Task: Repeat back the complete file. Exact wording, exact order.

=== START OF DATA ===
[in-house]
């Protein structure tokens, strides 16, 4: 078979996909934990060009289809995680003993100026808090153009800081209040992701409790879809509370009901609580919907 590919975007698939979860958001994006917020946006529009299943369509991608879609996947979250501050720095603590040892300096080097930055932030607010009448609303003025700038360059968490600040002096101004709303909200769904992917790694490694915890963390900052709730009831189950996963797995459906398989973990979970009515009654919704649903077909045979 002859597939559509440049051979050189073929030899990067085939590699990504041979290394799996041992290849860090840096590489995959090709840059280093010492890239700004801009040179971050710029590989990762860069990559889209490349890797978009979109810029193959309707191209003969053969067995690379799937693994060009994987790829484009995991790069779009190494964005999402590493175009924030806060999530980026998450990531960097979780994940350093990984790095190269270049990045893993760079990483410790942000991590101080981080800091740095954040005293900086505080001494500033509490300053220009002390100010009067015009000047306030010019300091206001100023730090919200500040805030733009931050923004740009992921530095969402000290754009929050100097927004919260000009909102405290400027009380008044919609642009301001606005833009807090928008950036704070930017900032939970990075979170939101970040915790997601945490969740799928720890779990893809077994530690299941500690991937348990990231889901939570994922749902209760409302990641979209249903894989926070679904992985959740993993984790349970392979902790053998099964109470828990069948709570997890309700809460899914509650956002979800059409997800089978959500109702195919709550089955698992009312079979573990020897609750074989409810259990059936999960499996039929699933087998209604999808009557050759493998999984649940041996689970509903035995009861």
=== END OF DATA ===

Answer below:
[in-house]
């Protein structure tokens, strides 16, 4: 078979996909934990060009289809995680003993100026808090153009800081209040992701409790879809509370009901609580919907 590919975007698939979860958001994006917020946006529009299943369509991608879609996947979250501050720095603590040892300096080097930055932030607010009448609303003025700038360059968490600040002096101004709303909200769904992917790694490694915890963390900052709730009831189950996963797995459906398989973990979970009515009654919704649903077909045979 002859597939559509440049051979050189073929030899990067085939590699990504041979290394799996041992290849860090840096590489995959090709840059280093010492890239700004801009040179971050710029590989990762860069990559889209490349890797978009979109810029193959309707191209003969053969067995690379799937693994060009994987790829484009995991790069779009190494964005999402590493175009924030806060999530980026998450990531960097979780994940350093990984790095190269270049990045893993760079990483410790942000991590101080981080800091740095954040005293900086505080001494500033509490300053220009002390100010009067015009000047306030010019300091206001100023730090919200500040805030733009931050923004740009992921530095969402000290754009929050100097927004919260000009909102405290400027009380008044919609642009301001606005833009807090928008950036704070930017900032939970990075979170939101970040915790997601945490969740799928720890779990893809077994530690299941500690991937348990990231889901939570994922749902209760409302990641979209249903894989926070679904992985959740993993984790349970392979902790053998099964109470828990069948709570997890309700809460899914509650956002979800059409997800089978959500109702195919709550089955698992009312079979573990020897609750074989409810259990059936999960499996039929699933087998209604999808009557050759493998999984649940041996689970509903035995009861």